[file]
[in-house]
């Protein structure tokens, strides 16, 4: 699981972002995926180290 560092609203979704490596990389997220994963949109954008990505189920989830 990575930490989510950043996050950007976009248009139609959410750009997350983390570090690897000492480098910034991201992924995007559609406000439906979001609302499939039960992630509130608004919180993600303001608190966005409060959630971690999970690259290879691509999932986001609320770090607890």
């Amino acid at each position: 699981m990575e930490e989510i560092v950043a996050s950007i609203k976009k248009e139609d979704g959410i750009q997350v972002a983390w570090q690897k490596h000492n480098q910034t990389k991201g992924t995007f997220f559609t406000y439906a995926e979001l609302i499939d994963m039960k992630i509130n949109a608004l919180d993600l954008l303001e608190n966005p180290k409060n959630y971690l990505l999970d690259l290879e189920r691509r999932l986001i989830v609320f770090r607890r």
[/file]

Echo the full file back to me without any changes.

[in-house]
């Protein structure tokens, strides 16, 4: 699981972002995926180290 560092609203979704490596990389997220994963949109954008990505189920989830 990575930490989510950043996050950007976009248009139609959410750009997350983390570090690897000492480098910034991201992924995007559609406000439906979001609302499939039960992630509130608004919180993600303001608190966005409060959630971690999970690259290879691509999932986001609320770090607890």
């Amino acid at each position: 699981m990575e930490e989510i560092v950043a996050s950007i609203k976009k248009e139609d979704g959410i750009q997350v972002a983390w570090q690897k490596h000492n480098q910034t990389k991201g992924t995007f997220f559609t406000y439906a995926e979001l609302i499939d994963m039960k992630i509130n949109a608004l919180d993600l954008l303001e608190n966005p180290k409060n959630y971690l990505l999970d690259l290879e189920r691509r999932l986001i989830v609320f770090r607890r």